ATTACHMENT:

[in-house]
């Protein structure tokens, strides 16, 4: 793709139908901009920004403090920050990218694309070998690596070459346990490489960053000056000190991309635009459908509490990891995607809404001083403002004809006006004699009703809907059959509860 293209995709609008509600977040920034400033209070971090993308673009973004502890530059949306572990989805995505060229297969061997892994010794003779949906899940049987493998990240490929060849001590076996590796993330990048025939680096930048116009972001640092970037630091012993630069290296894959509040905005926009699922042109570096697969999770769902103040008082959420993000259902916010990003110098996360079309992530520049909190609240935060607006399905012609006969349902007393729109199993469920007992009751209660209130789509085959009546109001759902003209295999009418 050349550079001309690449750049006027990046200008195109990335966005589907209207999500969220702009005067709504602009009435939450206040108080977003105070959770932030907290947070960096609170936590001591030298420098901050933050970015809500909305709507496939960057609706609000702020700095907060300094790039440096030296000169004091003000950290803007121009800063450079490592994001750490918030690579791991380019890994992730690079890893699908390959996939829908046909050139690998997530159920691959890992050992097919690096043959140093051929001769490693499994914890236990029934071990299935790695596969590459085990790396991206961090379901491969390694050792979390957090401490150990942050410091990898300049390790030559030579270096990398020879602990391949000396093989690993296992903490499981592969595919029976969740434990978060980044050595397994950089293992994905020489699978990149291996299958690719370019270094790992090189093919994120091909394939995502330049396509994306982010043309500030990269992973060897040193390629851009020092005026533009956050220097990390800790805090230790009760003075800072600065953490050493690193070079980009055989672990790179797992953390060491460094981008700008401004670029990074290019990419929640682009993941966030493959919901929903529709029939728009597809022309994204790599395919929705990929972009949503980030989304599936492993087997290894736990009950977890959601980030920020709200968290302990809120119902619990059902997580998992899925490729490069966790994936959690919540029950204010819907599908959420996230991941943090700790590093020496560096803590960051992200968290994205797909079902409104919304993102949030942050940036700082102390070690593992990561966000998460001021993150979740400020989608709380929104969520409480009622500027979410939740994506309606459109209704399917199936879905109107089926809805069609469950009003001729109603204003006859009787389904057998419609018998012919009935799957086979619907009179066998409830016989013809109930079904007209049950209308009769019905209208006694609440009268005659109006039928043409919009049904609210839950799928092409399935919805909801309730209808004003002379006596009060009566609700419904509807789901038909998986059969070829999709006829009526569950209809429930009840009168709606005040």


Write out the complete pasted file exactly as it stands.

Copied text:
[in-house]
């Protein structure tokens, strides 16, 4: 793709139908901009920004403090920050990218694309070998690596070459346990490489960053000056000190991309635009459908509490990891995607809404001083403002004809006006004699009703809907059959509860 293209995709609008509600977040920034400033209070971090993308673009973004502890530059949306572990989805995505060229297969061997892994010794003779949906899940049987493998990240490929060849001590076996590796993330990048025939680096930048116009972001640092970037630091012993630069290296894959509040905005926009699922042109570096697969999770769902103040008082959420993000259902916010990003110098996360079309992530520049909190609240935060607006399905012609006969349902007393729109199993469920007992009751209660209130789509085959009546109001759902003209295999009418 050349550079001309690449750049006027990046200008195109990335966005589907209207999500969220702009005067709504602009009435939450206040108080977003105070959770932030907290947070960096609170936590001591030298420098901050933050970015809500909305709507496939960057609706609000702020700095907060300094790039440096030296000169004091003000950290803007121009800063450079490592994001750490918030690579791991380019890994992730690079890893699908390959996939829908046909050139690998997530159920691959890992050992097919690096043959140093051929001769490693499994914890236990029934071990299935790695596969590459085990790396991206961090379901491969390694050792979390957090401490150990942050410091990898300049390790030559030579270096990398020879602990391949000396093989690993296992903490499981592969595919029976969740434990978060980044050595397994950089293992994905020489699978990149291996299958690719370019270094790992090189093919994120091909394939995502330049396509994306982010043309500030990269992973060897040193390629851009020092005026533009956050220097990390800790805090230790009760003075800072600065953490050493690193070079980009055989672990790179797992953390060491460094981008700008401004670029990074290019990419929640682009993941966030493959919901929903529709029939728009597809022309994204790599395919929705990929972009949503980030989304599936492993087997290894736990009950977890959601980030920020709200968290302990809120119902619990059902997580998992899925490729490069966790994936959690919540029950204010819907599908959420996230991941943090700790590093020496560096803590960051992200968290994205797909079902409104919304993102949030942050940036700082102390070690593992990561966000998460001021993150979740400020989608709380929104969520409480009622500027979410939740994506309606459109209704399917199936879905109107089926809805069609469950009003001729109603204003006859009787389904057998419609018998012919009935799957086979619907009179066998409830016989013809109930079904007209049950209308009769019905209208006694609440009268005659109006039928043409919009049904609210839950799928092409399935919805909801309730209808004003002379006596009060009566609700419904509807789901038909998986059969070829999709006829009526569950209809429930009840009168709606005040």